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Enduring lessons from a long-ago ‘address’

George Washington portrait (Credit: Wikimedia)

Promote then, as an object of primary importance, institutions for the general diffusion of knowledge. In proportion as the structure of a government gives force to public opinion, it is essential that public opinion should be enlightened. – George Washington, 1796

The nation’s first president did not deliver his “farewell address’’ with a speech. Rather, he had it published in a Philadelphia newspaper.

George Washington did not write it all himself. He had Alexander Hamilton and James Madison as ghostwriters, and John Jay as an editor. Those three had written the Federalist Papers.

The “farewell address,” writes journalist John Avlon, is “the most famous speech you’ve never read.” Avlon, editor in chief of The Daily Beast, a national news website, and a frequent CNN commentator, is the author of a new book, Washington’s Farewell: The Founding Father’s Warning to Future Generations.

The address1 opens with Washington’s announcement that he would not seek a third term as president, a crucial decision that established that the young nation would not have a lifetime sovereign but would have regular elections. Washington warned against the “expedients of party,’’ even as the 1796 presidential election produced the first political parties: the Federalists of John Adams vs. the Democratic-Republicans of Thomas Jefferson.

In today’s politics of powerful low-tax, anti-government forces, it is striking to read Washington’s admonition to Americans of his time. Washington described taxes as “inconvenient and unpleasant,’’ but he stated directly that “to have revenue there must be taxes.” In a nation as extensive as the United States, then with the original 13 states, Washington said, “government of as much vigor as is consistent with the perfect security of liberty is essential. Liberty itself will find in such a government, with powers properly distributed and adjusted, its surest guardian.”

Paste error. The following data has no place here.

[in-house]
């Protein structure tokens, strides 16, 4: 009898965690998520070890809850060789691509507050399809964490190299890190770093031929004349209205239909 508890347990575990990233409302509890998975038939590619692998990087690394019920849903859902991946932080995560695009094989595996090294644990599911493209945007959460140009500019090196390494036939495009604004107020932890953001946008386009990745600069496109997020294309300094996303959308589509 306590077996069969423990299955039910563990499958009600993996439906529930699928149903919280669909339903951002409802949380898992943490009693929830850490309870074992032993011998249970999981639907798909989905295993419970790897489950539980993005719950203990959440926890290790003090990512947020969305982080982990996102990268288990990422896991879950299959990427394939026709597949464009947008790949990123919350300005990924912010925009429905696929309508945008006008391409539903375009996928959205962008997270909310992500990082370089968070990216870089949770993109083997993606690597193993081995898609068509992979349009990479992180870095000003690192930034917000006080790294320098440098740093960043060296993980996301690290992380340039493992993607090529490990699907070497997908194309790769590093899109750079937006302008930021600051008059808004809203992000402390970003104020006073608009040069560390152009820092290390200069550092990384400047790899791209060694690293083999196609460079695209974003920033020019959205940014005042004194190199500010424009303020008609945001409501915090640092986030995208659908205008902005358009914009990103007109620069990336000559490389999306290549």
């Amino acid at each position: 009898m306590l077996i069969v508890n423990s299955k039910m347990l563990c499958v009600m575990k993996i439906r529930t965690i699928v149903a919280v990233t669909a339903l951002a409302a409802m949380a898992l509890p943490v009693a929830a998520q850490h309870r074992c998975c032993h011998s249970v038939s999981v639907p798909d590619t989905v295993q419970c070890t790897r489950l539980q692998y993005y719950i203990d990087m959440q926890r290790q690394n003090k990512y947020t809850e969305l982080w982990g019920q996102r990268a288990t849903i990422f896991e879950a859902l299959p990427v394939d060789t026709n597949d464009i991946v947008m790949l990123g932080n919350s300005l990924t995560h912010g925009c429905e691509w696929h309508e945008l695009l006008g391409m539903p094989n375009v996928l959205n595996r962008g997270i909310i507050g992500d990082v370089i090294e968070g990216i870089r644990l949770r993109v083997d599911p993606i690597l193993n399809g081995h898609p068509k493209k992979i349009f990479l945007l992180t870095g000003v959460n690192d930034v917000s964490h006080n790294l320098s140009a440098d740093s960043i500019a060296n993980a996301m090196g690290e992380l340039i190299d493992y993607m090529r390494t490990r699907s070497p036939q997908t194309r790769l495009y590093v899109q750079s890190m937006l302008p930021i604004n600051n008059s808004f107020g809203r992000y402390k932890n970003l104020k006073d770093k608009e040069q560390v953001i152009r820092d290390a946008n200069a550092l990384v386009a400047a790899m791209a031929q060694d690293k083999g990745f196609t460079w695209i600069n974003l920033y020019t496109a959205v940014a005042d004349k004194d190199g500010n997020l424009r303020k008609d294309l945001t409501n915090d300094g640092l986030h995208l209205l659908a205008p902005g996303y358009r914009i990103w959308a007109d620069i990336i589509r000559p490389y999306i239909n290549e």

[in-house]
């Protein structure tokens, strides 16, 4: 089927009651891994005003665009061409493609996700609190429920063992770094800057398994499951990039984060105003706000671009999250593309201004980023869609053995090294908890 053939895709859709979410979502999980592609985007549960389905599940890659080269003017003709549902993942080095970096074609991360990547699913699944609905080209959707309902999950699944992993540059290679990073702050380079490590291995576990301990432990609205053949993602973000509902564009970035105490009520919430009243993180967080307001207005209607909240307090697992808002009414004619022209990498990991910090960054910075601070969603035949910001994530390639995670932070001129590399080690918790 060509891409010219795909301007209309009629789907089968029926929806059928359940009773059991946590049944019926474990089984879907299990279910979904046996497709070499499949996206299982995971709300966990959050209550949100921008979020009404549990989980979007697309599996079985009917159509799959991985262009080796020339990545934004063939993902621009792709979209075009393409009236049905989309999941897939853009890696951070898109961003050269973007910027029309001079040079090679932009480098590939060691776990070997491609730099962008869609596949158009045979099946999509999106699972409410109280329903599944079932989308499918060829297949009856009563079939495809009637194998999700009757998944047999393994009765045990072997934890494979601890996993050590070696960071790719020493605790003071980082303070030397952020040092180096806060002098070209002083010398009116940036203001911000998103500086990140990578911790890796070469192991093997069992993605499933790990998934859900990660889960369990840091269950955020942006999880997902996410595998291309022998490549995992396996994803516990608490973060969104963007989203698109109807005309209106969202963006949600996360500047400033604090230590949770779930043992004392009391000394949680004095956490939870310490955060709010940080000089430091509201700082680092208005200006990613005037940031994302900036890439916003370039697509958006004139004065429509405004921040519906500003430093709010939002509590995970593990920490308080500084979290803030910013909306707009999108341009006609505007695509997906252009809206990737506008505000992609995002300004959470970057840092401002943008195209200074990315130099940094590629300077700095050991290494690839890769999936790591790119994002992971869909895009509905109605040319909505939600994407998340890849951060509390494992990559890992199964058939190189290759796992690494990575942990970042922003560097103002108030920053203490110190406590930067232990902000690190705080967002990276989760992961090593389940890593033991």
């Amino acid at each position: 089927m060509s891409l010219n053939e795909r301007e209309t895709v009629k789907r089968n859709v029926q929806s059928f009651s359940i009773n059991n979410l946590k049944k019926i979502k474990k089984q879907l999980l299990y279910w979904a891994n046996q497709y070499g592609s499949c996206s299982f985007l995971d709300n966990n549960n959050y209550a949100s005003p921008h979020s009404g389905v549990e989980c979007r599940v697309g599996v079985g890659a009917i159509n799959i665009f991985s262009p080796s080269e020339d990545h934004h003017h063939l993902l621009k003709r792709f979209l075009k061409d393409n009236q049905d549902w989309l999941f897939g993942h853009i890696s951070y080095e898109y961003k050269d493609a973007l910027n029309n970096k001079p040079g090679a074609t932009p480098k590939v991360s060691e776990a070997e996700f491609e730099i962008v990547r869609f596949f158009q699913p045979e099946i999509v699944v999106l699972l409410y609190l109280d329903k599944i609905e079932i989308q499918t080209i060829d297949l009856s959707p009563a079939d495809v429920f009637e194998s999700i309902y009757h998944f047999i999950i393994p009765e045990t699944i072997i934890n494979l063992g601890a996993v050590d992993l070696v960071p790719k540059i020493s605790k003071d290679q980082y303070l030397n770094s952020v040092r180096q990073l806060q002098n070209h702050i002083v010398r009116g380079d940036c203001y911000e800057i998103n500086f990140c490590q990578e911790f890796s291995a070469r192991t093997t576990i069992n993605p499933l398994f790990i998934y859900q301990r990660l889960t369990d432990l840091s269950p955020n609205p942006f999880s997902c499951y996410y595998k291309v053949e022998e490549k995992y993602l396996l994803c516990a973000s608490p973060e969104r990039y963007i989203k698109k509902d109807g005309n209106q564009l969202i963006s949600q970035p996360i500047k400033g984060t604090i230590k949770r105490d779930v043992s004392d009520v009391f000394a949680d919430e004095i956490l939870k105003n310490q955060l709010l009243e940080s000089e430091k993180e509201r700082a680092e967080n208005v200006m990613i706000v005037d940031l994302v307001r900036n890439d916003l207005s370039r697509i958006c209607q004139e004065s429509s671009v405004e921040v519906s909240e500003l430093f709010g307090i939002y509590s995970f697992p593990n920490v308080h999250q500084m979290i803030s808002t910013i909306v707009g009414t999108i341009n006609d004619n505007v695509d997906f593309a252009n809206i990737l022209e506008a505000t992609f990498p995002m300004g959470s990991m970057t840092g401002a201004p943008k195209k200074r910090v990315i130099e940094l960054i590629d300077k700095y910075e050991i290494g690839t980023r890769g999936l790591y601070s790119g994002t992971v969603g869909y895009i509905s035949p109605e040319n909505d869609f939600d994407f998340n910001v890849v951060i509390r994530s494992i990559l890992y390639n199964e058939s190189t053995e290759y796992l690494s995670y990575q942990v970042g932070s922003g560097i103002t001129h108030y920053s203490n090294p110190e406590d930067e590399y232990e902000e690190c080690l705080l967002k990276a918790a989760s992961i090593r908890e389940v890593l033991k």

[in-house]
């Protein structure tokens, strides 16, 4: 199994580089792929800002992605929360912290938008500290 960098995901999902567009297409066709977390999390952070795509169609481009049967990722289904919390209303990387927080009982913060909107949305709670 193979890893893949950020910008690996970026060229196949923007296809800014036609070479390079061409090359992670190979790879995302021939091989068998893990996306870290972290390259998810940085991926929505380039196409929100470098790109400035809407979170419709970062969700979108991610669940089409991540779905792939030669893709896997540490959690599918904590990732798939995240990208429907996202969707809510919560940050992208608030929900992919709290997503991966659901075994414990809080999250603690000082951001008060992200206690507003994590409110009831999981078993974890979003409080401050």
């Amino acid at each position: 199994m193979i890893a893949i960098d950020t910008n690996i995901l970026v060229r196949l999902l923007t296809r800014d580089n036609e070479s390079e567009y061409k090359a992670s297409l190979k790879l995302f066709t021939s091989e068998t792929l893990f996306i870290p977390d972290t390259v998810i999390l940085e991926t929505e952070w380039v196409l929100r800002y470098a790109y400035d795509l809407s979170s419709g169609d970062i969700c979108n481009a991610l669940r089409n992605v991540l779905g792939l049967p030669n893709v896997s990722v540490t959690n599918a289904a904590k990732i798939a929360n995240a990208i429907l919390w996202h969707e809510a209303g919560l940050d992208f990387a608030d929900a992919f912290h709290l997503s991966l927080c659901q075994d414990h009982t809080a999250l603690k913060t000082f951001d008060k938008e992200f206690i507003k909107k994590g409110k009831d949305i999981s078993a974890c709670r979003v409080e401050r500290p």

While Washington’s address contains only a two-sentence paragraph on education, Avlon devotes a chapter to the context and backstory. Washington actually wanted to say more – to press for his idea of a “national university’’ – but Hamilton resisted, arguing for a general statement rather than a specific proposal. Throughout his term, Washington had promoted a “national university’’ as well as a military academy.

Congressional resistance to a national university, Avlon writes, “drove the focus for public education toward the creation of state universities, such as the University of North Carolina and Jefferson’s beloved University of Virginia.”

Just before Washington died in 1799, a small Virginia college was named for him, and he gave it a modest bequest. It is now Washington and Lee University. The U.S. Military Academy at West Point was founded in 1802 during the Jefferson presidency. A university, located in the Foggy Bottom section of the nation’s capital, was chartered during the presidency of James Monroe, and it was renamed The George Washington University in 1904.

During Washington’s presidency, the United States was a largely agrarian nation, with community schools scattered about and a few institutions of higher education such as Harvard and King’s College, now Columbia University, in New York. Avlon reports that Washington did not have a higher education at such institution as did Madison, Adams, and Jefferson.

“And so, as the young republic emerged unsteadily,” he writes, “the most unschooled founding father emerged as the leading proponent of national education as a means to develop an American character and our success as a self-governing people.”  Washington, he writes, “saw public education as a hedge against would-be demagogues and regional divisions.”

In his will, Avlon reports, Washington freed his slaves and provided that their sons and daughters “be taught to read and write…” In addition, he gave money to Alexandria, Va., to set up a “free school’’ for the education of orphans and the children of indigent parents.

Show 1 footnote

  1. The United States Senate observes a long tradition of reading Washington’s “Farewell Address’’ on or near his February 22 birth date. The ceremony has taken place every year since 1896. The senator designated to do the reading has an opportunity to offer a short reflection in a leather-bound book.Two North Carolina senators have read the address, Republican Richard Burr in 2005 and Democrat Terry Sanford in 1988. The Senate website contains no link to an inscription by Burr. It has a link to Sanford’s handwritten reflection:

    “It is a great honor to have been invited by Vice President Bush and Senate Majority Leader Robert N. Byrd to read the immortal words of our first President.

    President Washington’s thoughts about the young and fragile republic clearly mark his concern for our nation. They come to us today as fresh and compelling as they were when he wrote them. It is remarkable that George Washington had the vision that is still appropriate 200 years later.

    None of us can fail to be moved by his faith that a new nation was to emerge and prevail. This 100th reading in the Senate was a reminder of that faith and vision our nation still needs. Terry Sanford (N.C.)

Ferrel Guillory
Ferrel Guillory serves on the board of directors of EducationNC and is professor of the practice emeritus at the UNC Hussman School of Journalism and Media.